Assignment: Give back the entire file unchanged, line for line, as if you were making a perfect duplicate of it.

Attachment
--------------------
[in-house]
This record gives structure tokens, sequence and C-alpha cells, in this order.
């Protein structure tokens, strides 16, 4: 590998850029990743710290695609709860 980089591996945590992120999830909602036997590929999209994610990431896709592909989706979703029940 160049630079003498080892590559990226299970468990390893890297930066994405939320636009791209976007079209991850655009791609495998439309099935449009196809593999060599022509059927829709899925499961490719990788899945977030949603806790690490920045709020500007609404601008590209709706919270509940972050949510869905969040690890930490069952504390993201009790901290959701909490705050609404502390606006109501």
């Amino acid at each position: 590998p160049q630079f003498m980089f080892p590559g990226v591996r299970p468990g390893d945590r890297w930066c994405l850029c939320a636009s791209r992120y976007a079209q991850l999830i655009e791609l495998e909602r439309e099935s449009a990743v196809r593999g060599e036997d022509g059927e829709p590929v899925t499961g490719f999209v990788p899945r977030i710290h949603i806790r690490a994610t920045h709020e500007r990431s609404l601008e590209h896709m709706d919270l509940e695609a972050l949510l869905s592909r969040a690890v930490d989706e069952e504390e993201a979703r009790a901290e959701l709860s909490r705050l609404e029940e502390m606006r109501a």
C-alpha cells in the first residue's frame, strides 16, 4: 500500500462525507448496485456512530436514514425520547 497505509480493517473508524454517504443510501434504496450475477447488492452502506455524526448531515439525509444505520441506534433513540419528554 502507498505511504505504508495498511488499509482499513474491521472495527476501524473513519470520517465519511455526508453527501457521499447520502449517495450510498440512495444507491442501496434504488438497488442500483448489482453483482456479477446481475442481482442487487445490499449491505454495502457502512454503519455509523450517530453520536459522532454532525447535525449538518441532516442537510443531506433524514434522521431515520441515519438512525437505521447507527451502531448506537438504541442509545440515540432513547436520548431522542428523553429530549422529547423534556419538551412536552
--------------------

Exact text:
[in-house]
This record gives structure tokens, sequence and C-alpha cells, in this order.
């Protein structure tokens, strides 16, 4: 590998850029990743710290695609709860 980089591996945590992120999830909602036997590929999209994610990431896709592909989706979703029940 160049630079003498080892590559990226299970468990390893890297930066994405939320636009791209976007079209991850655009791609495998439309099935449009196809593999060599022509059927829709899925499961490719990788899945977030949603806790690490920045709020500007609404601008590209709706919270509940972050949510869905969040690890930490069952504390993201009790901290959701909490705050609404502390606006109501």
């Amino acid at each position: 590998p160049q630079f003498m980089f080892p590559g990226v591996r299970p468990g390893d945590r890297w930066c994405l850029c939320a636009s791209r992120y976007a079209q991850l999830i655009e791609l495998e909602r439309e099935s449009a990743v196809r593999g060599e036997d022509g059927e829709p590929v899925t499961g490719f999209v990788p899945r977030i710290h949603i806790r690490a994610t920045h709020e500007r990431s609404l601008e590209h896709m709706d919270l509940e695609a972050l949510l869905s592909r969040a690890v930490d989706e069952e504390e993201a979703r009790a901290e959701l709860s909490r705050l609404e029940e502390m606006r109501a």
C-alpha cells in the first residue's frame, strides 16, 4: 500500500462525507448496485456512530436514514425520547 497505509480493517473508524454517504443510501434504496450475477447488492452502506455524526448531515439525509444505520441506534433513540419528554 502507498505511504505504508495498511488499509482499513474491521472495527476501524473513519470520517465519511455526508453527501457521499447520502449517495450510498440512495444507491442501496434504488438497488442500483448489482453483482456479477446481475442481482442487487445490499449491505454495502457502512454503519455509523450517530453520536459522532454532525447535525449538518441532516442537510443531506433524514434522521431515520441515519438512525437505521447507527451502531448506537438504541442509545440515540432513547436520548431522542428523553429530549422529547423534556419538551412536552